Rabbi Stephen Lewis Fuchs
Since I was a child, the song “Chad Gadya” has been one of my favorite parts of the Passover seder. Its catchy melody and its underlying message always resonated with me.
Singing the song was such fun, as we outdid each other to remember the words and sing them as quickly as possible until we came to the refrain” “Chad Gadya, Chad Gadya, My father bought for two zuzim, Chad Gadya, Chad, Gadya.”
The people of Israel were the Chad Gadya, Aramaic for the innocent little goat devoured successively by one power after another. The ultimate hope, of course, is that one day the...Read More
Passover will soon be here, and sociologists tell us that more Jews will participate in some form of Passover seder than will participate in any other religious event during the year.
The seder is the most successful pedagogical tool in Jewish history, largely because it stimulates all of our senses: sight, touch, taste, sound, and smell.
In addition to the traditional symbols, many families and communities will include an orange on their seder plates.
The most prominent myth behind this custom is that, years ago, a man confronted Professor Susannah Heschel and told...Read More
The faces in the photo that hangs in the new synagogue in Bad Segeberg haunt me. They seared themselves into my brain the first time I saw it, and they do not let go.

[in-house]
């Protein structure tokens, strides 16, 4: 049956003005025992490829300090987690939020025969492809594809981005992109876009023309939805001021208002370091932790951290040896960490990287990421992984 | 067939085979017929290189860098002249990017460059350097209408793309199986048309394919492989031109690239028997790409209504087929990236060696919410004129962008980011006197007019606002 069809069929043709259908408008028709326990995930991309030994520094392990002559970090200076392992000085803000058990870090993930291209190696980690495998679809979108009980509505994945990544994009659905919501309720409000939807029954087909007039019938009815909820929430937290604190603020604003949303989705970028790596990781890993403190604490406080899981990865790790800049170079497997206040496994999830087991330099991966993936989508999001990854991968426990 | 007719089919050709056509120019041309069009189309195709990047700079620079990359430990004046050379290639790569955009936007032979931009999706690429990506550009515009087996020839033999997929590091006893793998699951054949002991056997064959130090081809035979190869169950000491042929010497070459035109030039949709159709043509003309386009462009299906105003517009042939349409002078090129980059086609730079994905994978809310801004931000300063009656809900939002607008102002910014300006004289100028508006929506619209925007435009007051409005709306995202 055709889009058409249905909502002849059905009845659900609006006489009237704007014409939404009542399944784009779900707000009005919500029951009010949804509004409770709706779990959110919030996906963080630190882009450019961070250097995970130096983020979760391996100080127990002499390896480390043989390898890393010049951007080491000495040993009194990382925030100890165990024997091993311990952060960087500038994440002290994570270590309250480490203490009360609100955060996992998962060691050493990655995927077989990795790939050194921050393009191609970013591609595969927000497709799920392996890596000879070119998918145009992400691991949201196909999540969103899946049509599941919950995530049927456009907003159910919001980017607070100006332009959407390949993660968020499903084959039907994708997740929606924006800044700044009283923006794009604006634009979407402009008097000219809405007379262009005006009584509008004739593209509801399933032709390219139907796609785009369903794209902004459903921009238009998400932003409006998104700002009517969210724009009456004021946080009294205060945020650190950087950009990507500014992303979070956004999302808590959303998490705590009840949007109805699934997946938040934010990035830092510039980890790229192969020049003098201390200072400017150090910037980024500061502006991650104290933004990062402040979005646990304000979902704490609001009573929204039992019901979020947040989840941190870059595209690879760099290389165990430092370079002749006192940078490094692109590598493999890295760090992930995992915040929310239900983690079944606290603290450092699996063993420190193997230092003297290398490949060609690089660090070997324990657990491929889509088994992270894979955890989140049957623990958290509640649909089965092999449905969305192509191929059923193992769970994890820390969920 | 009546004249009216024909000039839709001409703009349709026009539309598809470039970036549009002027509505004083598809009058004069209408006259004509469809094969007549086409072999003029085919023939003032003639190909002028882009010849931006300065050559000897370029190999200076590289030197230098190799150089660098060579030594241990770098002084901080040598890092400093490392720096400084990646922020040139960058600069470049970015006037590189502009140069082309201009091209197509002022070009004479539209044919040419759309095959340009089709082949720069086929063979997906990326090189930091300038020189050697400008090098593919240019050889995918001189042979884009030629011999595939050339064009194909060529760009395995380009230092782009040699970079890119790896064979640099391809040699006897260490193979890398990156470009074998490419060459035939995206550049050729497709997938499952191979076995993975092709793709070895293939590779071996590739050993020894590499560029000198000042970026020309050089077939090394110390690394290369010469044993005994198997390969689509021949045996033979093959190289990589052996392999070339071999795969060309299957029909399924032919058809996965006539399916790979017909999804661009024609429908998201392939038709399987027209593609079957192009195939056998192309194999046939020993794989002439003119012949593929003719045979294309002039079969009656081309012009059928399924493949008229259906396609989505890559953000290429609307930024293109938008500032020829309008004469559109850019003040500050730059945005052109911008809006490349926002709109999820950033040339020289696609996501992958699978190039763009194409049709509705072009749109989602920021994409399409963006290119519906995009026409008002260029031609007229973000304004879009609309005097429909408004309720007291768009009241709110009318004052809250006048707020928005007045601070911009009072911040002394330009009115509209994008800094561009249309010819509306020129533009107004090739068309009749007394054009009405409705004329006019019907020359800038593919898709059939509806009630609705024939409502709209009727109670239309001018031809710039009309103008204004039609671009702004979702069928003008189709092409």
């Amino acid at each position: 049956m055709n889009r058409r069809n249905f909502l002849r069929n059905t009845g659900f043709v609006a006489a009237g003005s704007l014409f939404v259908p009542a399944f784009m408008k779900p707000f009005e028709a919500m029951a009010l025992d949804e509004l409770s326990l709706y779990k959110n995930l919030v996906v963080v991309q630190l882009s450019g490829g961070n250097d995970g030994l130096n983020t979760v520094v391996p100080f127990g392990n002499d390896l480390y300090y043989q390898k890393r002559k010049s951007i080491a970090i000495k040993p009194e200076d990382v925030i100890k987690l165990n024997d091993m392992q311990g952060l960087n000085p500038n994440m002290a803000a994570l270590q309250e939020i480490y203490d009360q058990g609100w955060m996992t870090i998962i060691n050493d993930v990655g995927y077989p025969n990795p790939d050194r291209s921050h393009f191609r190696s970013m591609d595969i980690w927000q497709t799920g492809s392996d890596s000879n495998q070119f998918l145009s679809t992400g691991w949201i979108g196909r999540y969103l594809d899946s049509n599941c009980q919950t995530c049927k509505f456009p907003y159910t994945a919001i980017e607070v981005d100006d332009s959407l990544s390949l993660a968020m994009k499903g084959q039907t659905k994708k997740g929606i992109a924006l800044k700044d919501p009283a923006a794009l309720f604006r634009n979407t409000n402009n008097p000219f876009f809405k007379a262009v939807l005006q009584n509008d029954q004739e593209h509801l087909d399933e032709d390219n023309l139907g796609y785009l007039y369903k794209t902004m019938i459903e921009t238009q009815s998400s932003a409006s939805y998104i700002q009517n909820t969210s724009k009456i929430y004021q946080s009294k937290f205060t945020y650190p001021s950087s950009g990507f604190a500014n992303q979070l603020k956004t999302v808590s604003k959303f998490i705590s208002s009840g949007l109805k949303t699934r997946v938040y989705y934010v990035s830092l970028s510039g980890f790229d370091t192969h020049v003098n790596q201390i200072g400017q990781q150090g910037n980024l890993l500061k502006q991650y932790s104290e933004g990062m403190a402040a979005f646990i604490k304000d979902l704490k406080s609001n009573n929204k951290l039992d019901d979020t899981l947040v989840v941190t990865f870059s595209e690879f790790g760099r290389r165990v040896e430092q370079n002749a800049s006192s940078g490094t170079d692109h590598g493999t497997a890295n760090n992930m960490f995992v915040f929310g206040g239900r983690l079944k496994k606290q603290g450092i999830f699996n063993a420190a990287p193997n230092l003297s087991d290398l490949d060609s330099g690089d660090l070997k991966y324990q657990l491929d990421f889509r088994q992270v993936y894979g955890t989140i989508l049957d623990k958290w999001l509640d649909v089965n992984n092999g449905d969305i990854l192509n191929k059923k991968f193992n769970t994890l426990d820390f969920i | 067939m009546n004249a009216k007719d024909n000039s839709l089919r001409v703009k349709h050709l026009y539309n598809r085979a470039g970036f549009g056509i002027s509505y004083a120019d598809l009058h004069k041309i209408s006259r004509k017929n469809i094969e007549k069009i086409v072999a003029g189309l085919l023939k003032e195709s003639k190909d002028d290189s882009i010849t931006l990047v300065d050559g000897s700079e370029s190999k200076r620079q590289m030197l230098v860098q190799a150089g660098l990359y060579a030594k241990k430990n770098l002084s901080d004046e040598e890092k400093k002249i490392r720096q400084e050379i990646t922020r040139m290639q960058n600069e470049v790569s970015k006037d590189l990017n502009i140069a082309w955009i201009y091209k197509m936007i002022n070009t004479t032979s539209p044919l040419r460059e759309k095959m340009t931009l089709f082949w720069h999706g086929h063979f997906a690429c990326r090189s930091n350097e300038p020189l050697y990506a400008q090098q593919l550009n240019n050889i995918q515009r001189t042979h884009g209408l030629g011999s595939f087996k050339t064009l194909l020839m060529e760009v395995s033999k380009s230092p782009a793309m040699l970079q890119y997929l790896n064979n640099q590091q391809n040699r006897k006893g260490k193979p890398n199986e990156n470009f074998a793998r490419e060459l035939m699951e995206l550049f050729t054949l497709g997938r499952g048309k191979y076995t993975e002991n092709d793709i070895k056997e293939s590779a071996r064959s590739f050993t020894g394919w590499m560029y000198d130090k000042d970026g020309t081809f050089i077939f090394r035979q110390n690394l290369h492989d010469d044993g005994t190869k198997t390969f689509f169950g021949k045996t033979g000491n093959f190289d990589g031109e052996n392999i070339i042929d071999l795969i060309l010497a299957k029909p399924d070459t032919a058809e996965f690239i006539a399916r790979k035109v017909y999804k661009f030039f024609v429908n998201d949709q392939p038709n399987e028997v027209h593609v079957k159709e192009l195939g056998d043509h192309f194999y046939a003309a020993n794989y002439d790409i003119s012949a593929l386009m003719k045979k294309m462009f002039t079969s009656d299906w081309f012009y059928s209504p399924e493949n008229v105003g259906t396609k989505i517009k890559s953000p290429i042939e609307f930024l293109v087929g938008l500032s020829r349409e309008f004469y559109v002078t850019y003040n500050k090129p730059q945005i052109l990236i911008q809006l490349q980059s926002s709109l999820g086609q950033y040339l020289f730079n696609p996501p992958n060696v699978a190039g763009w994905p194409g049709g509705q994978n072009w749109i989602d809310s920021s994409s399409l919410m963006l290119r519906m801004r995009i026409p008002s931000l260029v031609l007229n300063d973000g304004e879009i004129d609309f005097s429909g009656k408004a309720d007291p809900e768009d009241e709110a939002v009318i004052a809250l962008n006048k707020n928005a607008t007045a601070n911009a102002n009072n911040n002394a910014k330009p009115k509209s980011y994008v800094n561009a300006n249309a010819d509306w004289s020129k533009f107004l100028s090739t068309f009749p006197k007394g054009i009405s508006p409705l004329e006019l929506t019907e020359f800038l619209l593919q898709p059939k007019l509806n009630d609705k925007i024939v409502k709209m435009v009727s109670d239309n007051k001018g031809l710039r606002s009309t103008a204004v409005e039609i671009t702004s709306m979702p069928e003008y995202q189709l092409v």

What were these 26 souls thinking when – in hiding – they celebrated Purim in 1936? Their eyes and their smiles betray fear, and their resolve to celebrate the festival with joy.
There are those who demean Purim and the basis for the festival, the Book of Esther. They say:
“It is the only book in the Tanach that does not mention God!”
“The story reads like a cartoon melodrama. It is obviously a...Read More
During a recent trip to Germany, one of my most gratifying opportunities was the chance to lecture on Psalms to a class of Christian and Muslim students studying to be religious educators at the University of Hamburg. Psalms are the Jewish people’s first prayer book. In it are prayers for every occasion, and they figure prominently in Jewish liturgy to this day.
It was a blessing for me to study Psalms with mentors at Hebrew Union College and Vanderbilt Divinity School. Now, I study Psalms almost every day.
I began my talk by singing the Hebrew words of Psalm 133, “Behold...Read More
As part of a recent interfaith Holocaust memorial service, I delivered a sermon at the historic St. Giles Cathedral, the Mother Church of Scotland; I’m told I was the first rabbi ever to do so. I consider it more than a coincidence that the event took place on the 45th anniversary of my father’s death, a connection that is particularly stark because my father was a Holocaust survivor.
He was arrested on Kristallnacht (November 9, 1938) and taken to Dachau, where the Nazis shaved his head and beat him. Still, my father was fortunate – seven out of every nine Jews who lived in his...Read More
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